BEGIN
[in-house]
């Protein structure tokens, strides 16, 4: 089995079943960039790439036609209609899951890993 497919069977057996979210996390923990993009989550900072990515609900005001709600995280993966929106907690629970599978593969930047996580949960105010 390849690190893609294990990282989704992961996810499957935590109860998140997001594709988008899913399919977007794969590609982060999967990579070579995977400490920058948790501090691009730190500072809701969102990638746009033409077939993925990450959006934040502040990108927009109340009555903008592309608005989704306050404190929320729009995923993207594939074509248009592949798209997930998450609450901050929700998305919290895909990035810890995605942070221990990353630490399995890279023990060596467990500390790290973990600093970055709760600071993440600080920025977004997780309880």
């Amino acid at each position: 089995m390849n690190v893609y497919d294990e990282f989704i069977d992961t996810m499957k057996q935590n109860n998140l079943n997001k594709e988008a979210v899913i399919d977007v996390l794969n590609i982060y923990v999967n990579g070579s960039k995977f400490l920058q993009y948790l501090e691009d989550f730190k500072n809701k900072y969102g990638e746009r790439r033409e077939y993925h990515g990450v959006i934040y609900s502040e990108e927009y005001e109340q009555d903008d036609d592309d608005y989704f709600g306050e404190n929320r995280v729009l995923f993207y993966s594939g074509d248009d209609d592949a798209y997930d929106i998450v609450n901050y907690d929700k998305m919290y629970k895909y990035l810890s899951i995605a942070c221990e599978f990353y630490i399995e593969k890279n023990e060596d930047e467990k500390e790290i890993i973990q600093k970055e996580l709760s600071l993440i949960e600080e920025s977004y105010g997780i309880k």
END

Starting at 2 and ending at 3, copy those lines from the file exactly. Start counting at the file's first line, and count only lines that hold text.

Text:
């Protein structure tokens, strides 16, 4: 089995079943960039790439036609209609899951890993 497919069977057996979210996390923990993009989550900072990515609900005001709600995280993966929106907690629970599978593969930047996580949960105010 390849690190893609294990990282989704992961996810499957935590109860998140997001594709988008899913399919977007794969590609982060999967990579070579995977400490920058948790501090691009730190500072809701969102990638746009033409077939993925990450959006934040502040990108927009109340009555903008592309608005989704306050404190929320729009995923993207594939074509248009592949798209997930998450609450901050929700998305919290895909990035810890995605942070221990990353630490399995890279023990060596467990500390790290973990600093970055709760600071993440600080920025977004997780309880």
């Amino acid at each position: 089995m390849n690190v893609y497919d294990e990282f989704i069977d992961t996810m499957k057996q935590n109860n998140l079943n997001k594709e988008a979210v899913i399919d977007v996390l794969n590609i982060y923990v999967n990579g070579s960039k995977f400490l920058q993009y948790l501090e691009d989550f730190k500072n809701k900072y969102g990638e746009r790439r033409e077939y993925h990515g990450v959006i934040y609900s502040e990108e927009y005001e109340q009555d903008d036609d592309d608005y989704f709600g306050e404190n929320r995280v729009l995923f993207y993966s594939g074509d248009d209609d592949a798209y997930d929106i998450v609450n901050y907690d929700k998305m919290y629970k895909y990035l810890s899951i995605a942070c221990e599978f990353y630490i399995e593969k890279n023990e060596d930047e467990k500390e790290i890993i973990q600093k970055e996580l709760s600071l993440i949960e600080e920025s977004y105010g997780i309880k």